WSU Police Officer Stephen Huntsberry investigated the case; his work and help would eventually lead to the arrest of Iowa book collector Stephen Blumberg in 1990. When FBI and other law enforcement officials entered his home, they found more than 23,600 rare books and other materials from 270 universities and museums in 45 states, two Canadian provinces and Washington, D.C. Their value was initially estimated at about $20 million, later changed to $5.3 million — the largest book theft in U.S. history. Blumberg was subsequently tried and convicted in 1991 and sentenced to six years in prison.

Blumberg escaped notice successfully because he took care to remove signs of ownership from the books he took, Bond said. He sanded off library marks on the spine, removed book pockets, alarm strips and other ownership evidence. His method to remove book plates was to lick them off and then replace them with fake University of Minnesota Library bookplates he carried with him. But WSU recovered almost all of its stolen holdings.

“A key reason WSU was able to retrieve all but three of the more than 300 books stolen is that we had detailed cataloging of the books, noting unique bindings, inscriptions and book plates that allowed authorities to identify our books even when Blumberg took steps to erase WSU ownership marks,” Bond said. “[MASC’s] Julie King contributed to this cataloging along with retired staff member Leila Ludeking.”

“Frauds, Fakes and Forgeries” was curated by MASC staff, including Bond, Rash, Gunselman, scholarly communication librarian Talea Anderson, special collections librarian Greg Matthews and university archivist Mark O’English.

—Story by Nella Letizia

Pullman Libraries Extend Hours for Dead, Finals Weeks

Holland and Terrell Libraries, as well as Owen Science and Engineering Library, will have extended hours for dead and finals weeks.

Holland and Terrell will open at 10 a.m. Sunday, April 22, and will not close again until 10 p.m. Friday, May 4. Owen will open at noon Sunday, April 22, and will not close again until 5:45 p.m. Friday, May 4.

Ends Feb. 23: 100 Years of Hogarth Press Celebrated in MASC Exhibit

Long before the phrase “indie publishing” was coined, Virginia and Leonard Woolf set out to create a press for written works that larger publishers wouldn’t produce. In 1917, the couple purchased a small hand press, with no previous experience on how to use it.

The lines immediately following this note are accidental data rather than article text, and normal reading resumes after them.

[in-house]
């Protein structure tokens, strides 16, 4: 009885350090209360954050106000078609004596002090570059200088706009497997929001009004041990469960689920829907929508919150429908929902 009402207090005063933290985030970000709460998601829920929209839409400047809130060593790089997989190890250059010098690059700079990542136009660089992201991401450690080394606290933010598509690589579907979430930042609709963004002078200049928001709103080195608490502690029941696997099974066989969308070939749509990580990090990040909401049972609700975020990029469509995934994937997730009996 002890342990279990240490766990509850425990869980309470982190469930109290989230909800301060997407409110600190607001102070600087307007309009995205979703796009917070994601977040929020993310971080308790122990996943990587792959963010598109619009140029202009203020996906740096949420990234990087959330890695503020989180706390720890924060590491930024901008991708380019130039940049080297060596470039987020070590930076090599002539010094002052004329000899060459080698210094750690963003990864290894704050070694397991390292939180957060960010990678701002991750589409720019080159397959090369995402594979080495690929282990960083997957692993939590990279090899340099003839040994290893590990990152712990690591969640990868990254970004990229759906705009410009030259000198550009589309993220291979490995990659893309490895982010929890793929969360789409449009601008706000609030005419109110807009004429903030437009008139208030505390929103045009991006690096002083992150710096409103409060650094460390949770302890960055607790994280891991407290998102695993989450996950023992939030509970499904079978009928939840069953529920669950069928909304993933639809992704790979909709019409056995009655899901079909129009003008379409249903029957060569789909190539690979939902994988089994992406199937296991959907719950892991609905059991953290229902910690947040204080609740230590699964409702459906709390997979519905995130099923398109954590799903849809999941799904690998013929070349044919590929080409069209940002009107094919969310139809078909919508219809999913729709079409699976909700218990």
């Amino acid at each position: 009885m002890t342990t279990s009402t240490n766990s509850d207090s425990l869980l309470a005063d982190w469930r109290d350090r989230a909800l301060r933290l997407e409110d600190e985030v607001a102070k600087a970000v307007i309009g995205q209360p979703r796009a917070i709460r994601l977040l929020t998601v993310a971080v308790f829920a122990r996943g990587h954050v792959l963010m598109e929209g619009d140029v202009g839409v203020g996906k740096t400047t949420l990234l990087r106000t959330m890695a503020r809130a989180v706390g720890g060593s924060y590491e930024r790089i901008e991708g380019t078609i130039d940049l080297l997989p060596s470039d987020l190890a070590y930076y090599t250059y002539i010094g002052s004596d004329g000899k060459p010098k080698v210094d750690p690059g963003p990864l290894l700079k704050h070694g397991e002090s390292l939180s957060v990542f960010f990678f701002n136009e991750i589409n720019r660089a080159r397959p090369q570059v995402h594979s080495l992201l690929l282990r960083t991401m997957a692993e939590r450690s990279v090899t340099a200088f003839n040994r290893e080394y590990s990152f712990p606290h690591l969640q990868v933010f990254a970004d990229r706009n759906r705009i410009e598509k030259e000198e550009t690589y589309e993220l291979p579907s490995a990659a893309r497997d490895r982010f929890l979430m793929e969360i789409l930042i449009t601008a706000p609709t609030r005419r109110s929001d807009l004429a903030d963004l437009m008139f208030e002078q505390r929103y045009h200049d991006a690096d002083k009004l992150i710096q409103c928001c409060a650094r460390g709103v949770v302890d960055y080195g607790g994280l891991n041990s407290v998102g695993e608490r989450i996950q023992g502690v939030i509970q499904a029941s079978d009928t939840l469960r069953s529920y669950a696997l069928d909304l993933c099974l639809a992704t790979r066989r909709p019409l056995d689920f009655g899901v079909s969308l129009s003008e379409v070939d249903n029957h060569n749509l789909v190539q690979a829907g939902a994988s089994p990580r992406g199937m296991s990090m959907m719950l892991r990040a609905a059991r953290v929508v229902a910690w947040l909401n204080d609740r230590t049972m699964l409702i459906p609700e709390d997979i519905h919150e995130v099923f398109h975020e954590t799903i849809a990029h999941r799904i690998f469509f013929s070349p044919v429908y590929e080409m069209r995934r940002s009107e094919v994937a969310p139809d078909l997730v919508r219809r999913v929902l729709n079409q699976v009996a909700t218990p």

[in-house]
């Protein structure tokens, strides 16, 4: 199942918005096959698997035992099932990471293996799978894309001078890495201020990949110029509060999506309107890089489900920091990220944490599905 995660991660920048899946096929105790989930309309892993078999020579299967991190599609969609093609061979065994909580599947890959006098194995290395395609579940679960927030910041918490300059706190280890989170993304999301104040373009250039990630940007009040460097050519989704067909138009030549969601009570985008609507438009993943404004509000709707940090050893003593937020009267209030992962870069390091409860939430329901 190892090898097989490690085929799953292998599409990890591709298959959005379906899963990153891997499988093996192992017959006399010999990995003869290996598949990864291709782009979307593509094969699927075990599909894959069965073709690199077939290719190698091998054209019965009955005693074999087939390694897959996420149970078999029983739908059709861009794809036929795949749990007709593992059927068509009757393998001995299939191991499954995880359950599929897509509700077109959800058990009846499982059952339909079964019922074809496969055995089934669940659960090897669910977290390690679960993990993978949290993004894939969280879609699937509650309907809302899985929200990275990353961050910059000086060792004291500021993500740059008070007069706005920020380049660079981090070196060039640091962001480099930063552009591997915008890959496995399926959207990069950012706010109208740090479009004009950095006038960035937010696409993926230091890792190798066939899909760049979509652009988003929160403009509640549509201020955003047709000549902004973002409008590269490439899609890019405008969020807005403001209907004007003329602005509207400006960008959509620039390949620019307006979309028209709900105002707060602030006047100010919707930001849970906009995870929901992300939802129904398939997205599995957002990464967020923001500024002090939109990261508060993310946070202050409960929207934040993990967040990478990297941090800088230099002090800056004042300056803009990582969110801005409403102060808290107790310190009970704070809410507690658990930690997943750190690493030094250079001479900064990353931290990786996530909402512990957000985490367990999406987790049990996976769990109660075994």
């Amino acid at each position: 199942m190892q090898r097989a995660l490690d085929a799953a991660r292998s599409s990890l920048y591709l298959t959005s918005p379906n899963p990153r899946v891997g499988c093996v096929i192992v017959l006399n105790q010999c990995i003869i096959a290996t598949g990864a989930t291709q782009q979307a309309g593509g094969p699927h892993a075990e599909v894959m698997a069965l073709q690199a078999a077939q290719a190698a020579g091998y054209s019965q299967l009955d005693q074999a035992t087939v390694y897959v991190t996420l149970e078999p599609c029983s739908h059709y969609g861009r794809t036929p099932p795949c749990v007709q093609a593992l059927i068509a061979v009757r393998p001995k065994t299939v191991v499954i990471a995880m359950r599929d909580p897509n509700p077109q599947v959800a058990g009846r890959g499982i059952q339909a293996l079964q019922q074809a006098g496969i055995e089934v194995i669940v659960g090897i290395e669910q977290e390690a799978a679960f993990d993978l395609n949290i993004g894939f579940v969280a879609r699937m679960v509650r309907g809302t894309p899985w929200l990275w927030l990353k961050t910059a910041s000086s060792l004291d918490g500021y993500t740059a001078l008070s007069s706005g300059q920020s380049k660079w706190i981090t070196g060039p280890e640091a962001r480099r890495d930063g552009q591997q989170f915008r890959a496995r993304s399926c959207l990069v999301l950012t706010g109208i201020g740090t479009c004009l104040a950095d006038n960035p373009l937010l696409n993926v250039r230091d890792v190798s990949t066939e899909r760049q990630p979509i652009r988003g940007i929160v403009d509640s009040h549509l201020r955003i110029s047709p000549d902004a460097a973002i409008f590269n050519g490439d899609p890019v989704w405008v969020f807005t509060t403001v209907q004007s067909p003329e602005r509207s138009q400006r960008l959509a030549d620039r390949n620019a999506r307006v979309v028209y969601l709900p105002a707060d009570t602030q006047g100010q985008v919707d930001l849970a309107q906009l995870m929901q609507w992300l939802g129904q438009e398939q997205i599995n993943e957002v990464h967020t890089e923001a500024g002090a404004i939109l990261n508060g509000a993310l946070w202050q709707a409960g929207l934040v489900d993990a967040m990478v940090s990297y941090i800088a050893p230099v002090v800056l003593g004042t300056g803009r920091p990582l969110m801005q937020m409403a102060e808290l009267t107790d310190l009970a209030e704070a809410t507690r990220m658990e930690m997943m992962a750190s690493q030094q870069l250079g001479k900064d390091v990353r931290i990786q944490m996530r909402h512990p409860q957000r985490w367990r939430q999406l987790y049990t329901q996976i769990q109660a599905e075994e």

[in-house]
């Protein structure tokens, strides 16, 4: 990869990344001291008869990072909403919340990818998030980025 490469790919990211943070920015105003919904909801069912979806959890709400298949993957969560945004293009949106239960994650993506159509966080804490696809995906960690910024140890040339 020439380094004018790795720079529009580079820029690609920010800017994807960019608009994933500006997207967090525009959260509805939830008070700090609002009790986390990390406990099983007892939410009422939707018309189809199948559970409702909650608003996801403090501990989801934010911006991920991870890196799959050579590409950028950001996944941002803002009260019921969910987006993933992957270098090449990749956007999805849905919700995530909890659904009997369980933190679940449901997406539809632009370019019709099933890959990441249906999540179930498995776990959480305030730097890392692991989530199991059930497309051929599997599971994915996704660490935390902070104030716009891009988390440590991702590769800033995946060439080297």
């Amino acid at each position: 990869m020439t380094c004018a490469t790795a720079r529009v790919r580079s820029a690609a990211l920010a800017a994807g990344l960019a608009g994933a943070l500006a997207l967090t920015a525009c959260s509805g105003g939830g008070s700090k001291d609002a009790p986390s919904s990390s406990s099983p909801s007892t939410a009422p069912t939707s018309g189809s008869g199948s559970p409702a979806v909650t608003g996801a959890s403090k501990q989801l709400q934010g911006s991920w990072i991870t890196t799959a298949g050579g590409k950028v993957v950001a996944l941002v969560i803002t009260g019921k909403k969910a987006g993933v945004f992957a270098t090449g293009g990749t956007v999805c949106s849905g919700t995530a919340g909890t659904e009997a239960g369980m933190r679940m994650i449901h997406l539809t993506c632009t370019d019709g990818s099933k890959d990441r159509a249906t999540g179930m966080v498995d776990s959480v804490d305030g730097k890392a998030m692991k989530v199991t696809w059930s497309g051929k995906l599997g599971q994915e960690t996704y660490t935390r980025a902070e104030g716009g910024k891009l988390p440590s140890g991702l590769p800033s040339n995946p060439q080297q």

Virginia and Leonard Woolf in 1912, public-domain photo courtesy of Wikimedia Commons.

But under the Woolfs’ ownership, the Hogarth Press introduced readers to literary works that explored emerging thinking of the time, as well as fiction and poetry by new authors, including the Woolfs themselves.

Many of these first editions made their way to WSU’s Manuscripts, Archives and Special Collections when the university acquired the Woolfs’ personal library and a second collection of Hogarth Press books in the 1970s. This semester MASC celebrated a century of the press in an exhibit running through Friday, Feb. 23.

“I think that we would be celebrating the Hogarth Press on this 100th anniversary if they had only published Virginia Woolf and nothing else,” said Trevor Bond, head of MASC and associate dean of digital initiatives and special collections at WSU Libraries. “Having the Hogarth Press allowed Virginia Woolf to experiment and develop her unique voice.

“The press, however, did so much more. It published a vast range of innovative titles in poetry, psychology, fiction, politics and criticism,” Bond added.

One scholar’s experience of the press’s publications

Diane Gillespie is a WSU professor emerita of English, specializing in late 19th– and early 20th-century British literature. Her special interest includes Hogarth Press publications, and she is author of The Sisters’ Arts: The Writing and Painting of Virginia Woolf and Vanessa Bell, among other titles. She has used the Woolf Library and Bloomsbury Collection in MASC since she started at WSU in 1975.

In The Sisters’ Arts, 31 of the 82 illustrations are of Vanessa Bell’s dust jackets and illustrations for her sister’s stories and novels, all published by the Hogarth Press, Gillespie said.

“I had to travel to do much of the research for this book, but it was wonderful to have these visual materials at my fingertips here in Pullman,” she said. “More recently I’ve become interested in less-known and unexpected publications by the Hogarth Press.”

One of those publications was The Refugees (1938) by Libby Benedict, an American Jewish woman writer who spent much of her time abroad and published mostly short stories and news articles. Gillespie, who wrote a journal article about the pre-World War II novel, considers this among her favorite Hogarth Press-related projects.

“My research on [Benedict] was an attempt to sketch enough of a biography to place her novel in context, to understand the refugee problem of the time and to establish what I could about her connection with the Woolfs and the Hogarth Press,” Gillespie said. “Virginia Woolf’s Three Guineas also appeared in 1938, and there are some fascinating parallels between Benedict’s treatment of women’s extra level of displacement and Woolf’s discussion of the different worlds of women and men in Three Guineas.”

The magic of holding a hand-printed book

Books like those in the Hogarth Press collection are a rare pleasure in this age of e-readers and Audible. Gillespie explains why.